McDonald’s is going mobile, years after many other companies took the obvious, inevitable plunge – though it may only be a US option for now.
McDonald’s can rarely be accused of resting on its laurels.
In recent years, restaurant redesigns, coffee shops, children’s play areas and even salads have all played their part in maintaining the fast food giant’s significance.
As its audience became more calorie-conscious, and movies such as Super Size Me peered deep into the industry in general, McDonald’s has always found a way to tweak its offering and appeal to huge numbers of customers.
The company’s global revenues in 2005 were $19bn, rising to $28bn in 2013, following investment in theMcDonald’s offering. However, numbers have dropped ever since.
So the company’s response is obvious: go digital.
According to Reuters, McDonald’s has already begun testing a mobile ordering app in the US, this being the best way to win back the customers lost since 2013.
Pointedly, it’s entering the mobile world long after other food and drink outlets, with Starbucks one chief example. There is also the likes of Domino’s and umbrella operations such as Just Eat to compete with.
“It’s better to be right than to be first to market,” said Steve Easterbrook, chief executive of McDonald’s.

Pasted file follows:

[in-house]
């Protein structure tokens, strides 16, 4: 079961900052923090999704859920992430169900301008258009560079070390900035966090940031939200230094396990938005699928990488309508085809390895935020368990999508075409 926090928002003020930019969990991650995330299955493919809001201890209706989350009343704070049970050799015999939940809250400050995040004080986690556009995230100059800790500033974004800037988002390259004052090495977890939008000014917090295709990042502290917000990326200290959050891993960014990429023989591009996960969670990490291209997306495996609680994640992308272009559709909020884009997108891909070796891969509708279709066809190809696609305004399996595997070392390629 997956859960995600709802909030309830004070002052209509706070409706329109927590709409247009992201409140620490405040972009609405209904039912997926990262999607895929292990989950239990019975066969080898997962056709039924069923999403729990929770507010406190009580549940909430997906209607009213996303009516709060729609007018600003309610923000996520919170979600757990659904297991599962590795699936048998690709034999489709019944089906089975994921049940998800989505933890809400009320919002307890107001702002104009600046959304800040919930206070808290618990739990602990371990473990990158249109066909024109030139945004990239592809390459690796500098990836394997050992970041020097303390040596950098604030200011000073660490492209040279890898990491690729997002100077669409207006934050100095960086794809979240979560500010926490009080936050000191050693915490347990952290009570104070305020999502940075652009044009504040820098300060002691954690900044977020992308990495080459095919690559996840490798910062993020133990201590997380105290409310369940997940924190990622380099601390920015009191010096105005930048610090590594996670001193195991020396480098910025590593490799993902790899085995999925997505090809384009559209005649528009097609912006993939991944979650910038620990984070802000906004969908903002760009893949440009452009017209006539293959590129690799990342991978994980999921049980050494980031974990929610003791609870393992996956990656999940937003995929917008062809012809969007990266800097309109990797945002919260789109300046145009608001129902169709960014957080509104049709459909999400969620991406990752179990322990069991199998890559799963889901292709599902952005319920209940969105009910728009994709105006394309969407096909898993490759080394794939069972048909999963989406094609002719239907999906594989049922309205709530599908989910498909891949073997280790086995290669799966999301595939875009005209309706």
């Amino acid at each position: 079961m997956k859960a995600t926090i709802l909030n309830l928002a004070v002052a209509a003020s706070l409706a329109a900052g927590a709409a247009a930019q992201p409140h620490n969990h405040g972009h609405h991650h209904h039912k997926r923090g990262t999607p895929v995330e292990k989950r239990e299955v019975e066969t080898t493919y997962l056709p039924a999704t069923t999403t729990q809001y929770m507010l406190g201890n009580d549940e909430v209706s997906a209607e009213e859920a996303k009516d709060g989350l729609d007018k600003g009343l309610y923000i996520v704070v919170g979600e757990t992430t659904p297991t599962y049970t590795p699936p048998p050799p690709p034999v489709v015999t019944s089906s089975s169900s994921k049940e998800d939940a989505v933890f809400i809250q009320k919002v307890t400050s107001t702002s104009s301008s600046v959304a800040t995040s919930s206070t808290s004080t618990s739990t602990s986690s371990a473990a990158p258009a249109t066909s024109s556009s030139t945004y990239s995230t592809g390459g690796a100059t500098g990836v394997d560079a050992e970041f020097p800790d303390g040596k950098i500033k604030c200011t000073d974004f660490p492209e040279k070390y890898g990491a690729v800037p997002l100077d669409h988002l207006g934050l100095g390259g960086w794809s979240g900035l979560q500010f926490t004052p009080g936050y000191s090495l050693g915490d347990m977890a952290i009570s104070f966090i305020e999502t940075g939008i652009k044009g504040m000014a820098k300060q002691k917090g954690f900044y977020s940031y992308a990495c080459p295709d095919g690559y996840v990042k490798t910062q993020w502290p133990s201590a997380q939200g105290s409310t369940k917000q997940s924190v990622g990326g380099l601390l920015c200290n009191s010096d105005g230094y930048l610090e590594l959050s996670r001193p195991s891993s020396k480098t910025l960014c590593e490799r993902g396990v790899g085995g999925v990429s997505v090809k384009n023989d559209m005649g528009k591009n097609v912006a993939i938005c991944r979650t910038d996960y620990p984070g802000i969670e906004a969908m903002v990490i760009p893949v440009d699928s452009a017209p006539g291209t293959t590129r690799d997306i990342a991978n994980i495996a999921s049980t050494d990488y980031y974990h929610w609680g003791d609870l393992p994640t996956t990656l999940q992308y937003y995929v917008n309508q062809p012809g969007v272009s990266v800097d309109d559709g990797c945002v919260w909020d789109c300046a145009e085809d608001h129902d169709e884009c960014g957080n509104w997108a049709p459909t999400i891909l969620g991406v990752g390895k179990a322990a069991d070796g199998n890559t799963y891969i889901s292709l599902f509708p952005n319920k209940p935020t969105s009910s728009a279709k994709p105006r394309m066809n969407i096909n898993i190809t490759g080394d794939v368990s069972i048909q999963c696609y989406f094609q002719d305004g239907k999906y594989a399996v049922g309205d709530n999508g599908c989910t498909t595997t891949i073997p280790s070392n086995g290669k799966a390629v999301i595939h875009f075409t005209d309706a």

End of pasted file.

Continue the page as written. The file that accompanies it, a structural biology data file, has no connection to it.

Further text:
The plan for the app is in stages. It will be linked to the customer’s location, meaning orders are sent to the right restaurant, at the right time. Timing is key, as always.
However, given the speed with which McDonald’s prepares its meals, there’s not a whole lot of time saved. When the customer arrives at the restaurant, the app asks for confirmation and payment before sending orders to the kitchen.
The final version of the app will also ask customers to choose table service, counter or drive-through pick-up, or curbside delivery.
Easterbrook said if 20pc of drive-through customers use curbside and another 20pc use the lanes for pick-up only, restaurants could serve another 20 cars per hour. Extrapolated over the entire franchise, that’s a big uptick.